All this year we’ve been seeing major advances in the solar industry, and this week is no different. Across the U.S. and around the world, major companies are choosing renewables, with many installing solar to power facilities. Meanwhile, the price of solar continues to fall even faster than predicted, making solar energy one of the most sought-after sources of generation for large and small consumers alike. This week, we bring you more dispatches from the sunny world of solar energy, but there may be clouds on the horizon if the industry fails to integrate with other advanced energy technologies.
This year more commercial energy clients than ever are choosing advanced energy, and for many that means solar. Apple announced in May that its stateside facilities and also its entire manufacturing supply chain would be powered with renewable energy, primarily solar and wind with fuel cells, geothermal, and small hydropower plants included as well. And just this week, Google announced its biggest advanced energy investment yet, adding 842 MW of renewable energy capacity, including a wind farm in Sweden and solar power plant in Chile, to power data centers worldwide. This investment marks the biggest purchase of renewable energy by a non-utility ever. The company also recently announced a goal to go 100% renewable by 2025, which would require a tripling of its current advanced energy purchases.
A new survey of Fortune 100 businesses from the Solar Energy Industries Association found an increase of nearly 60% in solar installed by corporate owners since 2014. The annual Solar Means Business survey names AEE member Apple as a top leader in the field in megawatt capacity (ranking 4th), surprising no one. Other leading businesses include Walmart (the run-away leadser with 142 MW), Prologis, Target, Costco, Kohl’s, IKEA (which owns all its solar facilities), and Macy’s. Other big solar users based on number of locations are Walgreens, Staples, Safeway, General Motors, and REI.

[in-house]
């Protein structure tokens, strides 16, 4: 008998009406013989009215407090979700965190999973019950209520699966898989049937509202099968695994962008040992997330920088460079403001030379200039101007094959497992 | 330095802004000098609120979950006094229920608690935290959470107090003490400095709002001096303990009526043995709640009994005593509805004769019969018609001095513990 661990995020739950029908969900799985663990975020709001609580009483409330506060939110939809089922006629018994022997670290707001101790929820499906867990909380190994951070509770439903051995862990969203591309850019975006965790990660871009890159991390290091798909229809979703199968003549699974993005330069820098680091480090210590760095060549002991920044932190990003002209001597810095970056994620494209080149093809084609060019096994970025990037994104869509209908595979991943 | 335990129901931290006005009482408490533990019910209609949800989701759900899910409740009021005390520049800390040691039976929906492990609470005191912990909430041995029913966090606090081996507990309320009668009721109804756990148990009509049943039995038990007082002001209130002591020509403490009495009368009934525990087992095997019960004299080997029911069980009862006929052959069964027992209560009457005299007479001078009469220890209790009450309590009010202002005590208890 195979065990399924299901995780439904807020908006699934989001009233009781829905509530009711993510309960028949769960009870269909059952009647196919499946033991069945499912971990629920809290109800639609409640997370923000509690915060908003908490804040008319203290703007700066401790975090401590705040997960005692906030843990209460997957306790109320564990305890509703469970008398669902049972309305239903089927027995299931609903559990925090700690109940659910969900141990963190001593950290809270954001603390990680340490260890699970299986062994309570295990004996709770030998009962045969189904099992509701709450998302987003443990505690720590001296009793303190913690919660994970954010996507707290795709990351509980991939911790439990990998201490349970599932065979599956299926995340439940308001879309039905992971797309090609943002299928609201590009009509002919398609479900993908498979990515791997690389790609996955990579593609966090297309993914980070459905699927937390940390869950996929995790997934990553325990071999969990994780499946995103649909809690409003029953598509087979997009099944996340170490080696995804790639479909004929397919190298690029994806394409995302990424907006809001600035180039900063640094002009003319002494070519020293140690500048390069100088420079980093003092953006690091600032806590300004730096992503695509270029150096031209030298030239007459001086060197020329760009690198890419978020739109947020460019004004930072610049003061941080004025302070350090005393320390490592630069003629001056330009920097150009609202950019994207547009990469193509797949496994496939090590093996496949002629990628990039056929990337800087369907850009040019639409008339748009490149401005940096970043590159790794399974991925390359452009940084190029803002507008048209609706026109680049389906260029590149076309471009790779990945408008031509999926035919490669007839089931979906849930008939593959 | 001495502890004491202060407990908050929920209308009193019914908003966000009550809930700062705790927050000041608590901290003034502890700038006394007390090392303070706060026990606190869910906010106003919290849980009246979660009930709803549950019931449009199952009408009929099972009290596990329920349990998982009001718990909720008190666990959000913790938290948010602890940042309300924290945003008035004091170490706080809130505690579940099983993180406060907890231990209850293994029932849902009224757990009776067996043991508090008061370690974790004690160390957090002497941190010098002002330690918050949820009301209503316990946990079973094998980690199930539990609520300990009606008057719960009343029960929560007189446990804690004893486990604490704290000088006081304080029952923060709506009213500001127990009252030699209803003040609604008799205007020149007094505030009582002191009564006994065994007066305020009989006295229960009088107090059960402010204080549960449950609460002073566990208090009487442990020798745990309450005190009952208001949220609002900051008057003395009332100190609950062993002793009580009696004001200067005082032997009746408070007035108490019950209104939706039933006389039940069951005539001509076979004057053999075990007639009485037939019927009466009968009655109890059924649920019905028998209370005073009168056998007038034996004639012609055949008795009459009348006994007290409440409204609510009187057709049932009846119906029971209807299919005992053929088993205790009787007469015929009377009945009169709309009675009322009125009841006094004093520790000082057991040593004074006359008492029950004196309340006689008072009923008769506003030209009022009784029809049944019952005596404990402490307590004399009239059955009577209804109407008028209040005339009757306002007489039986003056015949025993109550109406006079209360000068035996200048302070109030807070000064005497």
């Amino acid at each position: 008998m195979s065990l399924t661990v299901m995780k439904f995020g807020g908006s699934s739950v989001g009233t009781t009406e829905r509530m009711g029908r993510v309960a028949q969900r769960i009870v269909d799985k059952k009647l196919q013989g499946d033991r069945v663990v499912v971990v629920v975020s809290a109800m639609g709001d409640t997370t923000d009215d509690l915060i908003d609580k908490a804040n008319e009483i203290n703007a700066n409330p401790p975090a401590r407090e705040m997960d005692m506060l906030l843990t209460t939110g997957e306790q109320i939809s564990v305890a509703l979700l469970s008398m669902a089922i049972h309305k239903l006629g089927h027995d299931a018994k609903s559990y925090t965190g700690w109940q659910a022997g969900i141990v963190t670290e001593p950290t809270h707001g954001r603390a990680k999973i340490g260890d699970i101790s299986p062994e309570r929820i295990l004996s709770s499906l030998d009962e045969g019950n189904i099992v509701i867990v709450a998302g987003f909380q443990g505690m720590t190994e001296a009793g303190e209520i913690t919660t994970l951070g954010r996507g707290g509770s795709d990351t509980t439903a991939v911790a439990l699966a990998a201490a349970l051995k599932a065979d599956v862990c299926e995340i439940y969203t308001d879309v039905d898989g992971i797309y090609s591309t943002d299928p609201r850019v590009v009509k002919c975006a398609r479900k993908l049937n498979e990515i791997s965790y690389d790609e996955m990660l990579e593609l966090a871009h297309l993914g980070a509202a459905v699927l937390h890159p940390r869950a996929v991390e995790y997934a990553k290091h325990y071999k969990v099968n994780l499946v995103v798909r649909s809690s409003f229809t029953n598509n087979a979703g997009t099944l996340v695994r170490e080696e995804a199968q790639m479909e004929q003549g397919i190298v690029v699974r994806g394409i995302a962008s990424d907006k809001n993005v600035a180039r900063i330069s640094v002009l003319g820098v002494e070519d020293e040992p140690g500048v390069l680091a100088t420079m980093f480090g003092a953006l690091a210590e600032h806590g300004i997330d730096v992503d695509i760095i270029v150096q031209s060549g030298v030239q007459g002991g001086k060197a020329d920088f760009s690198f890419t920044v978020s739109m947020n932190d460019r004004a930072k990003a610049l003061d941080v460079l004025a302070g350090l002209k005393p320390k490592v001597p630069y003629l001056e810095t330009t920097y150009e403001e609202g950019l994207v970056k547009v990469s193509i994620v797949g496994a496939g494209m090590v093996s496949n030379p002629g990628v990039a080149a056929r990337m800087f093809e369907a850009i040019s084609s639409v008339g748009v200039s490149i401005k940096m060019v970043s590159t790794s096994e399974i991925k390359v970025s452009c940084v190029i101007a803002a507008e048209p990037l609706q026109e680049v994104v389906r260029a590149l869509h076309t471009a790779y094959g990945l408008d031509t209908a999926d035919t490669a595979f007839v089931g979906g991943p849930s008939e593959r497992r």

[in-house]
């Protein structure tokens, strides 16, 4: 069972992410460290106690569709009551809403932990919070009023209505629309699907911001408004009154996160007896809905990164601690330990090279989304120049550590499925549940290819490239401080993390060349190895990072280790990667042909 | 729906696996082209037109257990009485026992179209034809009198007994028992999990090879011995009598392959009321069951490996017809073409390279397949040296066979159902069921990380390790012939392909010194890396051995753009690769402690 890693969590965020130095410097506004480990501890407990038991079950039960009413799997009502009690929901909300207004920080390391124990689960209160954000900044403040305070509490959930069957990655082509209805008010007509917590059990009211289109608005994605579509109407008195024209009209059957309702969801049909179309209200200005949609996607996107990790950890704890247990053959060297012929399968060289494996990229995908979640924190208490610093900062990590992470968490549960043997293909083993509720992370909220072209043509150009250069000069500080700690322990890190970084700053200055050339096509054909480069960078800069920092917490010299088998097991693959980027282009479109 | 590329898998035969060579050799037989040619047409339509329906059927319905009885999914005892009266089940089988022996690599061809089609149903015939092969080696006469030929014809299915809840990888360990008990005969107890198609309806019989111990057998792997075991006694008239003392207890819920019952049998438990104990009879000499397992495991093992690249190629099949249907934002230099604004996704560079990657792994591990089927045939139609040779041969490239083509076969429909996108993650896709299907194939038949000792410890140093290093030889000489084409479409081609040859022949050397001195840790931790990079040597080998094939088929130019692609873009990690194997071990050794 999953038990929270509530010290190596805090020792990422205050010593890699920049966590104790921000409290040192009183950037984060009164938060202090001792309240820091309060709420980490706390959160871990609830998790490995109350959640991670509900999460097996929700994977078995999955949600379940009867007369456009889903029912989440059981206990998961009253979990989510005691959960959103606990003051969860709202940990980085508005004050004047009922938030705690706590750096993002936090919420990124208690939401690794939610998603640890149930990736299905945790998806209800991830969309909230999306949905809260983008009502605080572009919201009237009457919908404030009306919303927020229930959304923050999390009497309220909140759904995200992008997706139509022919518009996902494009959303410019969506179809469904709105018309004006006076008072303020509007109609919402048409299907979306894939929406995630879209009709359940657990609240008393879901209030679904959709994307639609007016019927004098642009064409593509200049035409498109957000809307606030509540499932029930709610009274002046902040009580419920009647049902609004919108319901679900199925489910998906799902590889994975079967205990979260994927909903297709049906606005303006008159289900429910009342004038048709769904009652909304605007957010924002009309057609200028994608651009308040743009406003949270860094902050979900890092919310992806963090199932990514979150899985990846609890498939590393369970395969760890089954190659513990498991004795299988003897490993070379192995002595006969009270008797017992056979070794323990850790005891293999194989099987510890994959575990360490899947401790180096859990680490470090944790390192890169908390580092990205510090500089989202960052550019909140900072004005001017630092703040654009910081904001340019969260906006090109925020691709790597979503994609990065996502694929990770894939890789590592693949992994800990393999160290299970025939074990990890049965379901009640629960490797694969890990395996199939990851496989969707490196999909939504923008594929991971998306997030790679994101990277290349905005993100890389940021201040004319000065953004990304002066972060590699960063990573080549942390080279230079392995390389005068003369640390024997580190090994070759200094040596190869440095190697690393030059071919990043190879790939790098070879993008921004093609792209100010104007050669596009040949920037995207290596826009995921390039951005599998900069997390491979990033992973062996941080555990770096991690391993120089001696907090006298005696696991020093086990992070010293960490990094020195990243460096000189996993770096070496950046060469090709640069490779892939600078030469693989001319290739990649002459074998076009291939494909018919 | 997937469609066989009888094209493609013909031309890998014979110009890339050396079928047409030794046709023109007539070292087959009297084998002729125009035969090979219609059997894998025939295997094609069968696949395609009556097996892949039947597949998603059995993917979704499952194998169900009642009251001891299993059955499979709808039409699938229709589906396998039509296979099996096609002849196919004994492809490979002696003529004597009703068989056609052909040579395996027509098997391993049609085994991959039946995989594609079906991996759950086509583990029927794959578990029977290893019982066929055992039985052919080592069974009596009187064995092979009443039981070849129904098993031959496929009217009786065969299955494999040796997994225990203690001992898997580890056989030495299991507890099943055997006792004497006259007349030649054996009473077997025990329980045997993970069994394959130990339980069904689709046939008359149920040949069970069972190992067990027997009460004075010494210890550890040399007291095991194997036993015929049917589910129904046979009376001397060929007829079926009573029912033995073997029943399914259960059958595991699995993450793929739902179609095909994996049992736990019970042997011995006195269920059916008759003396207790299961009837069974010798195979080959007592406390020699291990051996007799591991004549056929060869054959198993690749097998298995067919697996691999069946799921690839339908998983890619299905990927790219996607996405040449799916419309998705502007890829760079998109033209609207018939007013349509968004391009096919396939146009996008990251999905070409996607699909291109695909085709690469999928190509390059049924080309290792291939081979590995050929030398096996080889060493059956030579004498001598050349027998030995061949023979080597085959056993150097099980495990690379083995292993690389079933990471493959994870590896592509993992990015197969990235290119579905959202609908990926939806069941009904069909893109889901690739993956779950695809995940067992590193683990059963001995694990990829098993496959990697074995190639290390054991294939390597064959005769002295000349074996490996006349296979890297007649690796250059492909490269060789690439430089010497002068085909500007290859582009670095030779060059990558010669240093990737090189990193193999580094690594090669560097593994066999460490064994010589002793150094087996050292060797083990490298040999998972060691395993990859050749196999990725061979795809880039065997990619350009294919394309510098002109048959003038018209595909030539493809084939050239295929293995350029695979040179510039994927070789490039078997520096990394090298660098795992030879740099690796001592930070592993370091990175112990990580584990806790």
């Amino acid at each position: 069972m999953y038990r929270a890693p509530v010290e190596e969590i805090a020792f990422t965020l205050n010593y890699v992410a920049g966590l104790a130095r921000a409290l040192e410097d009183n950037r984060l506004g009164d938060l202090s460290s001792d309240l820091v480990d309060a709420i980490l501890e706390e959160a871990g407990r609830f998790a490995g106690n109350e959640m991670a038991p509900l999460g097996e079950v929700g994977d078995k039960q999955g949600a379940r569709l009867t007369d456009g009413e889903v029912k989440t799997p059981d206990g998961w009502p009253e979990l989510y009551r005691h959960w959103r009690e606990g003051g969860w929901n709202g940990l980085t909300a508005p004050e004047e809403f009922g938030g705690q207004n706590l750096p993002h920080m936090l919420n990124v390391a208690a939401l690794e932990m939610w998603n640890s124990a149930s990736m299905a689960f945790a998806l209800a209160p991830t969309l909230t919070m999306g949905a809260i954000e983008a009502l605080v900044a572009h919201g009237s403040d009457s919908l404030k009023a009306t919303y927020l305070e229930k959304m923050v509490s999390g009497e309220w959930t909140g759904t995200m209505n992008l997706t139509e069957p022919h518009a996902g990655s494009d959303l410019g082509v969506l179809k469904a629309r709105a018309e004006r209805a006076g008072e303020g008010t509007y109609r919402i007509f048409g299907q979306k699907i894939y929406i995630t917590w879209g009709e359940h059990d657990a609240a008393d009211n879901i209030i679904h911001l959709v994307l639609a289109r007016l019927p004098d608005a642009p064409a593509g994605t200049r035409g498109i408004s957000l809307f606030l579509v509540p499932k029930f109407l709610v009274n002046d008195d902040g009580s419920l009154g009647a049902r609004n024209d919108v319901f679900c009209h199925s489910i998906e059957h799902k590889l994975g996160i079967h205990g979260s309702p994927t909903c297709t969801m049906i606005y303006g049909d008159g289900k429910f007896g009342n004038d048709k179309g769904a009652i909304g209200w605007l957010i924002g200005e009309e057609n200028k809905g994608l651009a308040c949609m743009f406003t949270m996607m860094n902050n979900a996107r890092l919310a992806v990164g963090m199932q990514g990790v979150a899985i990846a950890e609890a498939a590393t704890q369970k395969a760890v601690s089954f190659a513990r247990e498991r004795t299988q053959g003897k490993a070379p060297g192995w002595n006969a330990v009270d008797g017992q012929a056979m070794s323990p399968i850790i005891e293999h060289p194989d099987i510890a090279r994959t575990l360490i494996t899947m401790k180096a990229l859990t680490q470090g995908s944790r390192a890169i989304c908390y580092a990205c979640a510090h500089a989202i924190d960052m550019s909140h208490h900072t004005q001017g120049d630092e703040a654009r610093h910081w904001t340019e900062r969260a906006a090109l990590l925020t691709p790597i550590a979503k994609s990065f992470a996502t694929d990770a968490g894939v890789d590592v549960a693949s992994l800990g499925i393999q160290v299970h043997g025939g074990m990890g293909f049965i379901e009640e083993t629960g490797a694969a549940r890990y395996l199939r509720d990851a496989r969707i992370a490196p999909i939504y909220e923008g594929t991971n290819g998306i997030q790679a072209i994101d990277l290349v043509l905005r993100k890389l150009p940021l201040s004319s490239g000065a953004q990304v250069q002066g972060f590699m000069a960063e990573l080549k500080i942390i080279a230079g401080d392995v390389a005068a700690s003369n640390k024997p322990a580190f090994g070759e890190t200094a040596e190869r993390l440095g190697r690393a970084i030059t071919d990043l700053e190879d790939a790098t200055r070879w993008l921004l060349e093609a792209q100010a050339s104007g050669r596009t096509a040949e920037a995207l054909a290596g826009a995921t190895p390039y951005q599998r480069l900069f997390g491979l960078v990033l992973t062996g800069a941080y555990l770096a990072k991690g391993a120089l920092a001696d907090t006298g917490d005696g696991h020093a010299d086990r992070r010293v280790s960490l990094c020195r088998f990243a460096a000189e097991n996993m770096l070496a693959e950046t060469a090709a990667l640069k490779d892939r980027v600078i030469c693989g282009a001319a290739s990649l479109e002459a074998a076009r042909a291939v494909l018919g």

The report also tracks the cost of solar installations, which has continued its downward trend. In the U.S., the “turnkey installed cost ($/Wdc)” of residential rooftop solar has fallen from more than $6 in 2010 to just over $3.50 in 2015. The trend holds up worldwide as well. This week, Renew Economy reported that, in India and Chile, solar is now cheaper than new coal generation facilities. An American solar company recently won a contract for 500MW of solar capacity in an auction, quoting a record low price for India of INR 4.63/kWh (just over $0.07 U.S.). Solar is still cheaper in some places in the U.S.: Austin Energy got 1.2 GW of solar bids for less than $0.04/kWh earlier this year.
Two articles out this week demonstrate just how cheap solar has gotten worldwide. First, from the online magazine Minds, “70% of Mongolian nomads now have solar power.” It turns out portable home solar systems are perfect for people who move entire communities from place to place. Also this week, Bloomberg published a story highlighting M-Kopa, a Kenya-based solar company, which has a financing model that works for people who live on less than $2 a day. Customers pay $35 initially and agree to make a daily payment of 45 cents for a year, at which point the system, which includes two LED lights, a radio, and a mobile phone charger, is theirs.
The market for solar is huge, with room for customers from Wal-Mart to Susan Atieno, a Kenyan woman lighting her home with solar power. But, as an article from MIT Technology Review cautions this week, without incorporating energy storage, solar power could hit a ceiling. The article tells a familiar story: the sunniest hours do not correspond with the hours with highest demand. The article cites a study on California’s grid that concluded, “if solar power were to reach 50 percent of the grid, it would only be a quarter as valuable as it was before any solar had been added.” The fix? Energy storage. Using the hours of low demand and high generation to charge batteries that can later be discharged during hours of high demand and low generation makes solar-generated electricity just as valuable in the dark of night as in the light of day. Advanced energy: building the nodes and connections to ensure the value of the future of energy.